A former Conservative cabinet minister who was left paralyzed from the neck down by a 1996 car crash plans to introduce two private member’s bills which would allow assisted suicide in some cases.
Stephen Fletcher, a Manitoba MP who was dropped from the federal cabinet last summer, is going against government policy with his legislation.
One of Fletcher’s two bills would, if passed, allow doctors to help people end their lives under certain restricted circumstances. The second would set up a commission to monitor the system.
“There will be a set of statutory requirements that must be met before the act of physician-assisted death can happen,” Fletcher said Wednesday before a Conservative caucus meeting.
“The commission will be taking a very close look at each case as it occurs and provide recommendations over time on how to best improve the process.”
He wouldn’t go into specific details, saying that will have to wait until after the bills are introduced in the House of Commons.
The legislation is likely to face a tough time in the Commons, which last looked at the issue in 2010 and voted against it by a wide margin.
Justice Minister Peter MacKay said he has no interest in starting that debate again.
“I think it’s a very, very personal issue, a very contentious issue one that Parliament examined in the not-too-distant past and spoke quite clearly, pronounced itself on it, so I’m not in any hurry to reopen that issue,” he said.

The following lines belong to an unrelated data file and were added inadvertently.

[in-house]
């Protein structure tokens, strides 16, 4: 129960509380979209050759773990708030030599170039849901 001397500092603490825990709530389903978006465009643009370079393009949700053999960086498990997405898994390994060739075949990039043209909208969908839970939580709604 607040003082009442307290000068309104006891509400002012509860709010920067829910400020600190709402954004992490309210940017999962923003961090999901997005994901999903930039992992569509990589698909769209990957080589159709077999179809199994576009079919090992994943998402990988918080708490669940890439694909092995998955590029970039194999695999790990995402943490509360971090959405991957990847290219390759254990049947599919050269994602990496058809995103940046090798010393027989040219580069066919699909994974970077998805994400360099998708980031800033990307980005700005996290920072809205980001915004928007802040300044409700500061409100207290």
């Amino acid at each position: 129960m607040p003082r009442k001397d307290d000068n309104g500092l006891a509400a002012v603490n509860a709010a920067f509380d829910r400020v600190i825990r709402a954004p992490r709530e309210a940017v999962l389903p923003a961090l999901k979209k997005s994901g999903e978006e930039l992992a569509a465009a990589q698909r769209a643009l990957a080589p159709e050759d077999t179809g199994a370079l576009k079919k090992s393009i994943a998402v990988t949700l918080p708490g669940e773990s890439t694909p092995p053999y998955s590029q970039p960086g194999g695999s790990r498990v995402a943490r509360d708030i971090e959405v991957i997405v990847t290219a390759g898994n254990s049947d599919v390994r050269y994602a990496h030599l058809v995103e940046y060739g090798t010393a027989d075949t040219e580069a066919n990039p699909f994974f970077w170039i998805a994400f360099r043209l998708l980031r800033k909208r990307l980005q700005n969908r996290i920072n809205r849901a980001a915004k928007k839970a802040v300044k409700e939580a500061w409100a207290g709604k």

Saskatchewan Conservative MP Maurice Vellacott, said he will vote against Fletcher’s bills.
“I think there’s great palliative care and other things that we can do instead,” he said.
But Fletcher said the ensuing debate is what matters, because the question is currently being argued in the courts, rather than in Parliament, where he said it belongs.
“I believe that these issues should be decided in Parliament,” he said. “I think it’s very important that we have a debate.”
The Supreme Court of Canada, which in 1993 narrowly ruled against Sue Rodriguez in her much-debated bid for assisted suicide, has agreed to hear another British Columbia right-to-die case this spring. Rodriguez, who had amyotrophic lateral sclerosis, or Lou Gehrig’s disease, took her own life in 1994 with the help of an anonymous doctor.
“When I reflect back on the Sue Rodriguez case, I really felt that she should have been able to legally receive what was ultimately done,” Fletcher said.
A Quebec bill on assisted suicide died in the national assembly when the provincial election was called.
Fletcher broke his neck in 1996 when his car hit a moose. He still requires 24-hour attendant care. He recalls lying helpless in a hospital bed, on a ventilator, in danger of drowning in his own phlegm. But he says the stringent requirements in his bill likely wouldn’t have let him choose to die.
“It would have been very difficult for me to have taken that option. There are safeguards.”
He said his bill is aimed at those who have nothing to look forward to but pain. “This is designed to help people who are in pain and suffering and most likely lived most of their lives.”
Disabled groups have argued strongly against right-to-die legislation, saying it could lead to abuses against some handicapped people. Fletcher said he disagrees.
“I’m obviously part of that group,” he said. “The disabled community is not monolithic in its thinking.
“The standards are very high. They will argue about the slippery slope. I don’t buy into that.”